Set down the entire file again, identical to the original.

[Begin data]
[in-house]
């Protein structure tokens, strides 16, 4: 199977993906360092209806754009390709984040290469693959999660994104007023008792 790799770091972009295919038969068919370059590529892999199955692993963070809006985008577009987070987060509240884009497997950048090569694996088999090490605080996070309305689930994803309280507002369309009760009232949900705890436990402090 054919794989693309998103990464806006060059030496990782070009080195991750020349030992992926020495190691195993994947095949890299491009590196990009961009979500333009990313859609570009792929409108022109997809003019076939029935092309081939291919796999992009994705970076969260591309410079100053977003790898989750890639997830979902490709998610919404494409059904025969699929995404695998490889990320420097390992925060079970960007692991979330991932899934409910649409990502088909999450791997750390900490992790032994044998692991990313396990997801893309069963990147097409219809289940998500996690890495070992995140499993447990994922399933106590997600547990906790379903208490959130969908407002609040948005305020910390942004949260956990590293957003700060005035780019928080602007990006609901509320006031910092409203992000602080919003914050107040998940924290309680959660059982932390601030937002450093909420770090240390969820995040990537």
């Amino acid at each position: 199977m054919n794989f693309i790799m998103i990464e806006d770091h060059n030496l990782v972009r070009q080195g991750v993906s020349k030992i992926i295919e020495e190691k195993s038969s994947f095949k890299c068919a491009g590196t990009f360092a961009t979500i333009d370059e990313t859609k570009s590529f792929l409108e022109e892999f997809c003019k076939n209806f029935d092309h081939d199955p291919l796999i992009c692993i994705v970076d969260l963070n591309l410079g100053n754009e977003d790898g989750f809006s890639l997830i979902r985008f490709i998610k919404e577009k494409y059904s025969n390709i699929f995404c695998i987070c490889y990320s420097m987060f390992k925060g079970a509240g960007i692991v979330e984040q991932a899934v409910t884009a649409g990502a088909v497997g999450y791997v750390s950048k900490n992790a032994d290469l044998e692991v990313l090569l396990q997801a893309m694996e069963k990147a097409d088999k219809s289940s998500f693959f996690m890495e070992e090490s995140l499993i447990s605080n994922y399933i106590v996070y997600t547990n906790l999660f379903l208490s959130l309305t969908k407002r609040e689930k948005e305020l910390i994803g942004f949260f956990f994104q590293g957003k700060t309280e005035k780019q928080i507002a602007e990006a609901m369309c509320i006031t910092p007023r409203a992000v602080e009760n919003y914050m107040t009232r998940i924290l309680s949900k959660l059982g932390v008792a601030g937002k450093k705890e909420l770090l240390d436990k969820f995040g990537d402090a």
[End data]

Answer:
[in-house]
């Protein structure tokens, strides 16, 4: 199977993906360092209806754009390709984040290469693959999660994104007023008792 790799770091972009295919038969068919370059590529892999199955692993963070809006985008577009987070987060509240884009497997950048090569694996088999090490605080996070309305689930994803309280507002369309009760009232949900705890436990402090 054919794989693309998103990464806006060059030496990782070009080195991750020349030992992926020495190691195993994947095949890299491009590196990009961009979500333009990313859609570009792929409108022109997809003019076939029935092309081939291919796999992009994705970076969260591309410079100053977003790898989750890639997830979902490709998610919404494409059904025969699929995404695998490889990320420097390992925060079970960007692991979330991932899934409910649409990502088909999450791997750390900490992790032994044998692991990313396990997801893309069963990147097409219809289940998500996690890495070992995140499993447990994922399933106590997600547990906790379903208490959130969908407002609040948005305020910390942004949260956990590293957003700060005035780019928080602007990006609901509320006031910092409203992000602080919003914050107040998940924290309680959660059982932390601030937002450093909420770090240390969820995040990537």
């Amino acid at each position: 199977m054919n794989f693309i790799m998103i990464e806006d770091h060059n030496l990782v972009r070009q080195g991750v993906s020349k030992i992926i295919e020495e190691k195993s038969s994947f095949k890299c068919a491009g590196t990009f360092a961009t979500i333009d370059e990313t859609k570009s590529f792929l409108e022109e892999f997809c003019k076939n209806f029935d092309h081939d199955p291919l796999i992009c692993i994705v970076d969260l963070n591309l410079g100053n754009e977003d790898g989750f809006s890639l997830i979902r985008f490709i998610k919404e577009k494409y059904s025969n390709i699929f995404c695998i987070c490889y990320s420097m987060f390992k925060g079970a509240g960007i692991v979330e984040q991932a899934v409910t884009a649409g990502a088909v497997g999450y791997v750390s950048k900490n992790a032994d290469l044998e692991v990313l090569l396990q997801a893309m694996e069963k990147a097409d088999k219809s289940s998500f693959f996690m890495e070992e090490s995140l499993i447990s605080n994922y399933i106590v996070y997600t547990n906790l999660f379903l208490s959130l309305t969908k407002r609040e689930k948005e305020l910390i994803g942004f949260f956990f994104q590293g957003k700060t309280e005035k780019q928080i507002a602007e990006a609901m369309c509320i006031t910092p007023r409203a992000v602080e009760n919003y914050m107040t009232r998940i924290l309680s949900k959660l059982g932390v008792a601030g937002k450093k705890e909420l770090l240390d436990k969820f995040g990537d402090a």